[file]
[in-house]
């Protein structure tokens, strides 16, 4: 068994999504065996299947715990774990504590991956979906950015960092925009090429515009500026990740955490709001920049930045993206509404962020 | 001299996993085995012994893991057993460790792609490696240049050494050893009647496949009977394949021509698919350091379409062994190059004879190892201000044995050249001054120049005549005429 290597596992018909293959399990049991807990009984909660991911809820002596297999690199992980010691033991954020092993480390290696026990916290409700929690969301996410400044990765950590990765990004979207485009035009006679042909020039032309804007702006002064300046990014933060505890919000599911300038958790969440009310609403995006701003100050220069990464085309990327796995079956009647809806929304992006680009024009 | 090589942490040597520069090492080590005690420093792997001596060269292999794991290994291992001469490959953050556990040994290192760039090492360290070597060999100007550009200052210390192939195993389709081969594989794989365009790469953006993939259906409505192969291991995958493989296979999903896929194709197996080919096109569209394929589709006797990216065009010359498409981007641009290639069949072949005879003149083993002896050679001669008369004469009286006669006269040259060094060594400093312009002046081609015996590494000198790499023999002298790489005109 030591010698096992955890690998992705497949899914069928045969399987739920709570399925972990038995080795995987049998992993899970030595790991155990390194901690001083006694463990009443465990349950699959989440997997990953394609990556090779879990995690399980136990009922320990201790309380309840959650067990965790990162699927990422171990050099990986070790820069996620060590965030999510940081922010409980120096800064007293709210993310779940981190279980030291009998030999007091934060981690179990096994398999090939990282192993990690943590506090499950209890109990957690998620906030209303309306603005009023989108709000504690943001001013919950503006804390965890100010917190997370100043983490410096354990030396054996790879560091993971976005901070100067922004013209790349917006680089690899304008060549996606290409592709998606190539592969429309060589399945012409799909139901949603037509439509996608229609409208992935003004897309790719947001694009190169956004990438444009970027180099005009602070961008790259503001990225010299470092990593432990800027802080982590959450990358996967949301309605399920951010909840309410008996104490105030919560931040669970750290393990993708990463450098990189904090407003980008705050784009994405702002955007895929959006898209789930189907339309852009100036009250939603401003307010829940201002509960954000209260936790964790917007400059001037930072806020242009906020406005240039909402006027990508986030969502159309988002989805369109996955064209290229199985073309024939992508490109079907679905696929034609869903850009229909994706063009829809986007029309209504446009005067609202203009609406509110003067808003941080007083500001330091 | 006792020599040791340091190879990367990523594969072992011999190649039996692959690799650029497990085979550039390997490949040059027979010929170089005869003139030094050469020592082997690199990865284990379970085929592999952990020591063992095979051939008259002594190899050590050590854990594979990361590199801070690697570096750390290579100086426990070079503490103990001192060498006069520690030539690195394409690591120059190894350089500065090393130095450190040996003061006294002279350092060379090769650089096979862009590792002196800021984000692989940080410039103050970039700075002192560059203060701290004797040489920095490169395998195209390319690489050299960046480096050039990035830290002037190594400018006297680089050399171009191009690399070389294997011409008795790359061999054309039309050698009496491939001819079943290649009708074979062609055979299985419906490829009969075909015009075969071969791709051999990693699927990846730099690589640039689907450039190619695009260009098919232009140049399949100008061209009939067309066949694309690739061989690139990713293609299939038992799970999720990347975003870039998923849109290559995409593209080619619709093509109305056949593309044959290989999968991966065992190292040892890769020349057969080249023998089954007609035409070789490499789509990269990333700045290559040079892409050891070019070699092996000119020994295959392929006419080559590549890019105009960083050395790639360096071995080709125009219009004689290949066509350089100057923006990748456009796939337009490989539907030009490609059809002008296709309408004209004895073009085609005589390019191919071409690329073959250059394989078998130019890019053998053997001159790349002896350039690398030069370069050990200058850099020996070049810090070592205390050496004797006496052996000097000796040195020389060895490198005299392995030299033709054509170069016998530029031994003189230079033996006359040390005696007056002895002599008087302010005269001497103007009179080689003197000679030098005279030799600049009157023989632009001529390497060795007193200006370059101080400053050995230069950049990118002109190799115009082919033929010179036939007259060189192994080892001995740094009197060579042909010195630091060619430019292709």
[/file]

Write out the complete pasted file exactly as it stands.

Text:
[in-house]
């Protein structure tokens, strides 16, 4: 068994999504065996299947715990774990504590991956979906950015960092925009090429515009500026990740955490709001920049930045993206509404962020 | 001299996993085995012994893991057993460790792609490696240049050494050893009647496949009977394949021509698919350091379409062994190059004879190892201000044995050249001054120049005549005429 290597596992018909293959399990049991807990009984909660991911809820002596297999690199992980010691033991954020092993480390290696026990916290409700929690969301996410400044990765950590990765990004979207485009035009006679042909020039032309804007702006002064300046990014933060505890919000599911300038958790969440009310609403995006701003100050220069990464085309990327796995079956009647809806929304992006680009024009 | 090589942490040597520069090492080590005690420093792997001596060269292999794991290994291992001469490959953050556990040994290192760039090492360290070597060999100007550009200052210390192939195993389709081969594989794989365009790469953006993939259906409505192969291991995958493989296979999903896929194709197996080919096109569209394929589709006797990216065009010359498409981007641009290639069949072949005879003149083993002896050679001669008369004469009286006669006269040259060094060594400093312009002046081609015996590494000198790499023999002298790489005109 030591010698096992955890690998992705497949899914069928045969399987739920709570399925972990038995080795995987049998992993899970030595790991155990390194901690001083006694463990009443465990349950699959989440997997990953394609990556090779879990995690399980136990009922320990201790309380309840959650067990965790990162699927990422171990050099990986070790820069996620060590965030999510940081922010409980120096800064007293709210993310779940981190279980030291009998030999007091934060981690179990096994398999090939990282192993990690943590506090499950209890109990957690998620906030209303309306603005009023989108709000504690943001001013919950503006804390965890100010917190997370100043983490410096354990030396054996790879560091993971976005901070100067922004013209790349917006680089690899304008060549996606290409592709998606190539592969429309060589399945012409799909139901949603037509439509996608229609409208992935003004897309790719947001694009190169956004990438444009970027180099005009602070961008790259503001990225010299470092990593432990800027802080982590959450990358996967949301309605399920951010909840309410008996104490105030919560931040669970750290393990993708990463450098990189904090407003980008705050784009994405702002955007895929959006898209789930189907339309852009100036009250939603401003307010829940201002509960954000209260936790964790917007400059001037930072806020242009906020406005240039909402006027990508986030969502159309988002989805369109996955064209290229199985073309024939992508490109079907679905696929034609869903850009229909994706063009829809986007029309209504446009005067609202203009609406509110003067808003941080007083500001330091 | 006792020599040791340091190879990367990523594969072992011999190649039996692959690799650029497990085979550039390997490949040059027979010929170089005869003139030094050469020592082997690199990865284990379970085929592999952990020591063992095979051939008259002594190899050590050590854990594979990361590199801070690697570096750390290579100086426990070079503490103990001192060498006069520690030539690195394409690591120059190894350089500065090393130095450190040996003061006294002279350092060379090769650089096979862009590792002196800021984000692989940080410039103050970039700075002192560059203060701290004797040489920095490169395998195209390319690489050299960046480096050039990035830290002037190594400018006297680089050399171009191009690399070389294997011409008795790359061999054309039309050698009496491939001819079943290649009708074979062609055979299985419906490829009969075909015009075969071969791709051999990693699927990846730099690589640039689907450039190619695009260009098919232009140049399949100008061209009939067309066949694309690739061989690139990713293609299939038992799970999720990347975003870039998923849109290559995409593209080619619709093509109305056949593309044959290989999968991966065992190292040892890769020349057969080249023998089954007609035409070789490499789509990269990333700045290559040079892409050891070019070699092996000119020994295959392929006419080559590549890019105009960083050395790639360096071995080709125009219009004689290949066509350089100057923006990748456009796939337009490989539907030009490609059809002008296709309408004209004895073009085609005589390019191919071409690329073959250059394989078998130019890019053998053997001159790349002896350039690398030069370069050990200058850099020996070049810090070592205390050496004797006496052996000097000796040195020389060895490198005299392995030299033709054509170069016998530029031994003189230079033996006359040390005696007056002895002599008087302010005269001497103007009179080689003197000679030098005279030799600049009157023989632009001529390497060795007193200006370059101080400053050995230069950049990118002109190799115009082919033929010179036939007259060189192994080892001995740094009197060579042909010195630091060619430019292709």